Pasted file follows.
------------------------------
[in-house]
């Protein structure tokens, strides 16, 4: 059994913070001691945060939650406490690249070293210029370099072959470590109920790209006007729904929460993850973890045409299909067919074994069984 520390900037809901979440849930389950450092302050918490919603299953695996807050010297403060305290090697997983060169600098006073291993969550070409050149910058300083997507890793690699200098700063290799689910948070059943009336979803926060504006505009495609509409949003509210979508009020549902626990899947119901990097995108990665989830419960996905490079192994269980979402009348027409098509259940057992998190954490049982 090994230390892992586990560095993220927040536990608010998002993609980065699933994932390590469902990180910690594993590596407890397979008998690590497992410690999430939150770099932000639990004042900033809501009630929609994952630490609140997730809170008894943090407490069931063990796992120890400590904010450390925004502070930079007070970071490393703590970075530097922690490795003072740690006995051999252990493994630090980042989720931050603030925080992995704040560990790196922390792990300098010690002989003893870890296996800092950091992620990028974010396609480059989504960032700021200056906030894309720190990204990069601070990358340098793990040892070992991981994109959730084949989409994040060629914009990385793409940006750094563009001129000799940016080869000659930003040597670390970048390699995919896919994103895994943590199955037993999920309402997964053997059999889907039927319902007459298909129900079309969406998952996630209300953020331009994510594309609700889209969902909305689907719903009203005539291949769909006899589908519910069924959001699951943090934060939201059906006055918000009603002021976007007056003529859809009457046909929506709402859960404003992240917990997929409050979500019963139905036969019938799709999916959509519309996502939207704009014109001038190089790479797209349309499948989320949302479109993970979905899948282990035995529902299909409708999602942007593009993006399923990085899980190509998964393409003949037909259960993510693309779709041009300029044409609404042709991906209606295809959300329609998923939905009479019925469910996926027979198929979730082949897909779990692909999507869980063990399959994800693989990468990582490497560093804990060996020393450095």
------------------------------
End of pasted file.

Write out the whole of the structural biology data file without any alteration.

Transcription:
[in-house]
């Protein structure tokens, strides 16, 4: 059994913070001691945060939650406490690249070293210029370099072959470590109920790209006007729904929460993850973890045409299909067919074994069984 520390900037809901979440849930389950450092302050918490919603299953695996807050010297403060305290090697997983060169600098006073291993969550070409050149910058300083997507890793690699200098700063290799689910948070059943009336979803926060504006505009495609509409949003509210979508009020549902626990899947119901990097995108990665989830419960996905490079192994269980979402009348027409098509259940057992998190954490049982 090994230390892992586990560095993220927040536990608010998002993609980065699933994932390590469902990180910690594993590596407890397979008998690590497992410690999430939150770099932000639990004042900033809501009630929609994952630490609140997730809170008894943090407490069931063990796992120890400590904010450390925004502070930079007070970071490393703590970075530097922690490795003072740690006995051999252990493994630090980042989720931050603030925080992995704040560990790196922390792990300098010690002989003893870890296996800092950091992620990028974010396609480059989504960032700021200056906030894309720190990204990069601070990358340098793990040892070992991981994109959730084949989409994040060629914009990385793409940006750094563009001129000799940016080869000659930003040597670390970048390699995919896919994103895994943590199955037993999920309402997964053997059999889907039927319902007459298909129900079309969406998952996630209300953020331009994510594309609700889209969902909305689907719903009203005539291949769909006899589908519910069924959001699951943090934060939201059906006055918000009603002021976007007056003529859809009457046909929506709402859960404003992240917990997929409050979500019963139905036969019938799709999916959509519309996502939207704009014109001038190089790479797209349309499948989320949302479109993970979905899948282990035995529902299909409708999602942007593009993006399923990085899980190509998964393409003949037909259960993510693309779709041009300029044409609404042709991906209606295809959300329609998923939905009479019925469910996926027979198929979730082949897909779990692909999507869980063990399959994800693989990468990582490497560093804990060996020393450095």